Daydream Believer – The Monkees – 1967

No, not a seventies song this month but a tribute to The Monkees’ Davy Jones who passed away this morning.

the monkees

Yes, we’ve heard all the stories about them not playing their own instruments blah, blah, blah… in fact, most of that is rather exaggerated.  It’s true that, initially they were the 60’s Milli Vanilli but it was pretty early on in the history of the band that Mike Nesmith had stern words about being able to both play music and contribute songs to the albums they were making.

Producer Chip Douglas was a little reticent at first but soon gave in and for most their career the Monkees play their own music etc. albeit with the occasional backing musician.

davy jones

Davy seemed to be the ladies favourite.   Born in Manchester in England, he was a child actor appearing in Coronation Street and similar UK television dramas.  Davy’s mother died when he was 14 and so he left acting to become a jockey (horse not disc!).

He didn’t give up acting completely, however.  He was cast as The Artful Dodger in a West End production of Oliver.  The musical moved to Broadway where Davy was nominated for a Tony Award.

a strange twist of fate

In 1964, the Broadway cast of Oliver appeared on The Ed Sullivan Show.  Coincedentally, since The Monkees were often refered to as “The American Beatles,” The Beatles were on the same show.  Davy later said about that show and The Beatles;

I watched the Beatles from the side of the stage, I saw the girls going crazy, and I said to myself, this is it, I want a piece of that.

He signed a recording contract with Screen Gems and, when the television company came up with the idea of The Monkees, he was offered the job – the rest is history.

daydream believer fax

  • Daydream Believer was released on October 30th 1967.
  • Daydream Believer peaked at #1 on the US singles chart and #7 on the UK singles chart. It was The Monkees last #1 US hit.
  • John Stewart, a member of The Kingston Trio, wrote Daydream Believer.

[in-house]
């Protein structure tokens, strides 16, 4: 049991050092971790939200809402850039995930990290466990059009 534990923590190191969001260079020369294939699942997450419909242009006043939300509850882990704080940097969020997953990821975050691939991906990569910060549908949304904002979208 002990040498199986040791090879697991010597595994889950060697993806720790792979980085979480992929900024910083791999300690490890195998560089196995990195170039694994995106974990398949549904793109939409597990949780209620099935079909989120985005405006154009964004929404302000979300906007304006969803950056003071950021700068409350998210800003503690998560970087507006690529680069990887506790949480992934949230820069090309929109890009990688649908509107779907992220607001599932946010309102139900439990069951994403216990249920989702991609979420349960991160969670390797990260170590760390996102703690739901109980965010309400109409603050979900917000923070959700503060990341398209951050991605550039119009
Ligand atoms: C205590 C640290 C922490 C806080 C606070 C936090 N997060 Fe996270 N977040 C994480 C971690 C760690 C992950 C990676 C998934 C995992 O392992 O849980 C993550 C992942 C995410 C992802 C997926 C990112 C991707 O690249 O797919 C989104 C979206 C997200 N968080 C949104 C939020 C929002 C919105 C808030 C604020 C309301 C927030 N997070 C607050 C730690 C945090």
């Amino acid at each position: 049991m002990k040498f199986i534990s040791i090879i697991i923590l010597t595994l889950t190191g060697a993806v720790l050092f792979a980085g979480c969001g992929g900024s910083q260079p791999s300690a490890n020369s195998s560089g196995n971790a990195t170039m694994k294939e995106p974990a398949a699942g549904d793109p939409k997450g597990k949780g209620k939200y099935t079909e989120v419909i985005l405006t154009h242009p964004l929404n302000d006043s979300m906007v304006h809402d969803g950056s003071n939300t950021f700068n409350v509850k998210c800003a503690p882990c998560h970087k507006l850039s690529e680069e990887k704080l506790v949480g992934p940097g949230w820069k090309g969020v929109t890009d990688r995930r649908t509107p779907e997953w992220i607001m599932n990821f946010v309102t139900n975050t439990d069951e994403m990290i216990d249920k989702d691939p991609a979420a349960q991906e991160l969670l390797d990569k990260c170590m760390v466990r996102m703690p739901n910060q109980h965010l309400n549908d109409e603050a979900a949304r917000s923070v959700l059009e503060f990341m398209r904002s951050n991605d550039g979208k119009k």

• Canadian songstress Anne Murray covered the song in 1979. Her version peaked at #12 on the US singles chart and #3 on the US country chart.
  • Daydream Believer has a memorable opening where the voices of Davy Jones and producer Chip Douglas are heard;

Chip: 7A.

Davy: What number is this, Chip?

Chip and the other Monkees: 7A.

Davy: Okay. Know what I mean, like don’t get excited, man. It’s ’cause I’m short, I know.

daydream believer – the monkees – 1967 – video

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6 Responses to Daydream Believer – The Monkees – 1967

  1. Wozza says:

    Daydream Believer – his finest hour – no doubt.

    Cheer up sleepy Jean (I always heard this as Gee).

    He certainly left his footprint on our adolescence GK.

  2. Greg.K. says:

    I’d say he and the boys stomped all over it in the nicest possible way.

  3. Miki says:

    Well the songs are still very much there in our heads and it seems impossible not to sing along . . . I well remember sitting up top on the double-decker bus on the way “into town” – and my high school friends and I hoping to catch a glimpse of Davy (high hopes – he was probably long gone by then!), as the bus went past the house he lived in.

    Still, far too young to be gone . . .

  4. Greg.K. says:

    66 seemed pretty old a few years ago – now it seems very young. And, I can guarantee you weren’t the only girl craning your neck for a glimpse at Davy!

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